The solutions are multiple and where people have had time to explore them and implement them, the examples of excellent practice equally abound. Learning from these and closing the variation gap – Getting It Right First Time – will be positive for all.

Full PowerPoint Presentation

Dr Gaillemin comments:

"A discharge co-ordinator is there to minimise duplication, they are a point of contact.  It can be someone different each day appointed at the start of the day"
"We're obsessed by complexity and we forget to do the simple things like talking to someone"


A collaborative approach to improving safety at discharge and transfer of care
Eva-Maria Carman, Research Associate, Human Factors in Complex Systems Research Group, Loughborough Design School, Loughborough University

Pre-Event Abstract

The discharge process has been identified as a potential area of risk for patient safety and as a possible area for cost containment. Despite numerous case studies being undertaken to develop interventions to improve the efficiency and safety of this process, an effective intervention is not yet at hand. Patient safety experts have agreed that the most effective solutions to improve hand-over communication and the discharge process will require a systems approach.

This project was initiated to undertake human factors and ergonomics analysis of the discharge process with the aims of developing a better understanding of the system regarding patient discharge. This required the identification of risks, influencing factors, potential reasons for delays and failures in this process. The project consisted of three phases, namely a database analysis phase, a pre-discharge analysis phase and a post-discharge analysis phase. The methods adopted in this project included incident report analysis, observation and focus groups. Both staff from acute care and community care that were involved in the discharge process were included. The results were derived from the analysis of 348 incident reports, observation of five Target Action Group meetings with hospital staff, three focus groups with a total of 14 participants conducted with hospital staff, and six focus groups with a total of 39 participants conducted with community staff.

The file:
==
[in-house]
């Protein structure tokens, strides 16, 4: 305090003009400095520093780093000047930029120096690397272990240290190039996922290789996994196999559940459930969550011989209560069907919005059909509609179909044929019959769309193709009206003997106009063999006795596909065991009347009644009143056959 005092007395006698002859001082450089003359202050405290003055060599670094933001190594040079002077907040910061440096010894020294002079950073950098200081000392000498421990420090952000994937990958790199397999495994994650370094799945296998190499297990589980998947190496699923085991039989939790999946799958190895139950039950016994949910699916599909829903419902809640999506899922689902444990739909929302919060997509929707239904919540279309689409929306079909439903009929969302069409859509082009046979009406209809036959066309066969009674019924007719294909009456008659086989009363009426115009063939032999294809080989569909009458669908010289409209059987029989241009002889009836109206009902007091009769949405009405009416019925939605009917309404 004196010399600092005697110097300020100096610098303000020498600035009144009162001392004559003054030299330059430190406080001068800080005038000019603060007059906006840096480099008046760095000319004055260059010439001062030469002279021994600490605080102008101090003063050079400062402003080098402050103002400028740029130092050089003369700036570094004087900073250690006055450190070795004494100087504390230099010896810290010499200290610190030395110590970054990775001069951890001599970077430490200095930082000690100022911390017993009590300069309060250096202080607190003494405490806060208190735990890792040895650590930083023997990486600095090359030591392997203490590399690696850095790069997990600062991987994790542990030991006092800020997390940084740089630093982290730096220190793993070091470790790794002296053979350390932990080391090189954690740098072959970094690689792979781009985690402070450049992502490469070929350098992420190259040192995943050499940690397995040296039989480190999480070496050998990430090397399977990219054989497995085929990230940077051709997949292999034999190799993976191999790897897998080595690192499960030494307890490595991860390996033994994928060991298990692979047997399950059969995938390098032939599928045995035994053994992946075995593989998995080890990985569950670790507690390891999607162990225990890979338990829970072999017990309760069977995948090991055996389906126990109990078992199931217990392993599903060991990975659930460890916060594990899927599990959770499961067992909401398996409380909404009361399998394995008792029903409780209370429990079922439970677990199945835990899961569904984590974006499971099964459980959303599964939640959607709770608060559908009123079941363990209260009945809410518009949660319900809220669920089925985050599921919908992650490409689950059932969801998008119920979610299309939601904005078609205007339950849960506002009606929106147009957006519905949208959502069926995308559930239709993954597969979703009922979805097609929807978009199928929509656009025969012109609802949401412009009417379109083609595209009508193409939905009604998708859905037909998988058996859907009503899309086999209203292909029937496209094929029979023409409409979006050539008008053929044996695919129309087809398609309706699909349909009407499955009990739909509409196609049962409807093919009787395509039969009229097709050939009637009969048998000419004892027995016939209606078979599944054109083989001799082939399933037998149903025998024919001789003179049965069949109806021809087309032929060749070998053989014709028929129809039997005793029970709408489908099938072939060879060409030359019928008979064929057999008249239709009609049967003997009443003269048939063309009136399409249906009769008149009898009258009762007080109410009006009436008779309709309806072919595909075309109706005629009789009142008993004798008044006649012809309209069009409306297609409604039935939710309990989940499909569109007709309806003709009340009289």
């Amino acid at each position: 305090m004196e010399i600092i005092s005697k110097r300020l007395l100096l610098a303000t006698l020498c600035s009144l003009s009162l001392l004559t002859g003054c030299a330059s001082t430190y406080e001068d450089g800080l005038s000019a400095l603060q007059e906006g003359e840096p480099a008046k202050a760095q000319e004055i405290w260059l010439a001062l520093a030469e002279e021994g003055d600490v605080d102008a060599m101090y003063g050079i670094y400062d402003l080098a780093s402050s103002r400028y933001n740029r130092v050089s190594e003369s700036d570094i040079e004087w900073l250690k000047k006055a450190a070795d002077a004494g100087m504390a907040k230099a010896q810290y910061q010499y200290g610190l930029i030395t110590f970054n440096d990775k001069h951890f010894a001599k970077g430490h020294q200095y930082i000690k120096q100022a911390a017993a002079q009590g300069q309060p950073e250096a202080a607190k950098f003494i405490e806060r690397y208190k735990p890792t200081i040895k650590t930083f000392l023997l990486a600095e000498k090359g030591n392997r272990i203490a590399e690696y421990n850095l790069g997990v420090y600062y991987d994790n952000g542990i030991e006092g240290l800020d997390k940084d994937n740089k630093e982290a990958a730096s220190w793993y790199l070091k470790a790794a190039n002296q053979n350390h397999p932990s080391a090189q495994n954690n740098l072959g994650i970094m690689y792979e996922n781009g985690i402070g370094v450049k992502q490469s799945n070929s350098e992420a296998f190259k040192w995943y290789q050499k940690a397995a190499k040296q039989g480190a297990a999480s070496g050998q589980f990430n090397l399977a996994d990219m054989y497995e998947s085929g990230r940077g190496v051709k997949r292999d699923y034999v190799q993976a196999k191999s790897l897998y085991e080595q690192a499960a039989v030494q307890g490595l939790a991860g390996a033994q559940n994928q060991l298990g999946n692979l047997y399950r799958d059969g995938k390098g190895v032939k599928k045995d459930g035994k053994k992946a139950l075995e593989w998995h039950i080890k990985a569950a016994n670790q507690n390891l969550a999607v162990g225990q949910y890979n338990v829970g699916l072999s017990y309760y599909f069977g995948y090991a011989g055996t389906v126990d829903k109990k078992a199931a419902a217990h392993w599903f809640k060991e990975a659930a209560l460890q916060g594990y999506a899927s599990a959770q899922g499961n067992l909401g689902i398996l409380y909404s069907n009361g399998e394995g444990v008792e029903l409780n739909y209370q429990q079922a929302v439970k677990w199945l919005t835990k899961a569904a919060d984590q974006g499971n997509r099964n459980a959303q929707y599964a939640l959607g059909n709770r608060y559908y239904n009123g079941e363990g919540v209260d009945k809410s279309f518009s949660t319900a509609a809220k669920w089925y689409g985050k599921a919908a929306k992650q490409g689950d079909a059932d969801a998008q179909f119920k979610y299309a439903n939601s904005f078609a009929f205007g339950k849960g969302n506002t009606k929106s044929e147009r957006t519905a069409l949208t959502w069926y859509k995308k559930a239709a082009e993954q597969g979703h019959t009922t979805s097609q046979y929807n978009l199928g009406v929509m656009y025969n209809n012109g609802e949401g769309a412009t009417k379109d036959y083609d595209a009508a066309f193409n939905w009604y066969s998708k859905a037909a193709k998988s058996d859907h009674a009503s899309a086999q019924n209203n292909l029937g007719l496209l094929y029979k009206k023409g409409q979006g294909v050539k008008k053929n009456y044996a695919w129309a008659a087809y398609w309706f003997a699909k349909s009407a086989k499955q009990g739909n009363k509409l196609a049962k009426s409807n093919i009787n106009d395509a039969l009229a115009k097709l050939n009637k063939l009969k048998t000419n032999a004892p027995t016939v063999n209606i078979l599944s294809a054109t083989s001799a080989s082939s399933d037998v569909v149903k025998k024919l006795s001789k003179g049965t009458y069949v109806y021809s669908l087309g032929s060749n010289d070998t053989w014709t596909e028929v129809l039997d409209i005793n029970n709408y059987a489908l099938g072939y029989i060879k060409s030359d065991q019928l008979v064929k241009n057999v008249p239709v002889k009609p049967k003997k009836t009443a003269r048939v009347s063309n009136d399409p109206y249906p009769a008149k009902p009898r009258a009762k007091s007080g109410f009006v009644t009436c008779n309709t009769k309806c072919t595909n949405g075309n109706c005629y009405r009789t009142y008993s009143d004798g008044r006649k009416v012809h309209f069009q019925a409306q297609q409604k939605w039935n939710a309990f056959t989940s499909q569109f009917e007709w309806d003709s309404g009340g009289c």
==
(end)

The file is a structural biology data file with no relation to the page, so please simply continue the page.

This explorative study investigated not only the types of things that can go wrong with the discharge process, but also the aspects the work well and promote patient safety from both community and hospital perspective. The elements explored included defining a good discharge, potential errors, influencing factors, signals for preventing a failed discharge, learning opportunities, and elements that assisted in achieving a successful discharge. Key areas of risk identified included the transfer of information, communication and the lack of understanding and trust between services. Key findings included identifying person-, task-, and organisation-related elements that promote a good discharge. Elements associated with aiding the discharge process that were identified included promoting good collaborative professional-patient work by educating and involving the patient and their family; information sharing and good documentation; and organisational aspects such as good communication and good teamwork.

This project, which highlights the risks and assets of the discharge process, has provided a solid foundation for improvement strategies and the development of an intervention. Based on the evidence compiled, a plan for the development of informed solutions to improve safety, efficacy and efficiency of the discharge process with the aim to reduce discharge-related patient safety incidents was proposed. By including both community and acute care staff in this project the aim is that this basis will allow for the development of an intervention that will be acceptable to all users in the discharge process.

Full presentation

Future events of interest:

Setting up and running Virtual Clinics
Monday 9 October 
De Vere West One, London

Hospital at Night Summit: Delivering a 24/7 Hospital
Friday 3 November 
De Vere West One Conference Centre, London

Developing the Role of the Physician Associate
Monday 6 November 
De Vere West One Conference Centre, London

Emergency Day Surgery Summit
Thursday 23 November 
De Vere West One Conference Centre, London

National PROMs Summit 2017
Monday 11 December 
De Vere West One, London


10 July 2017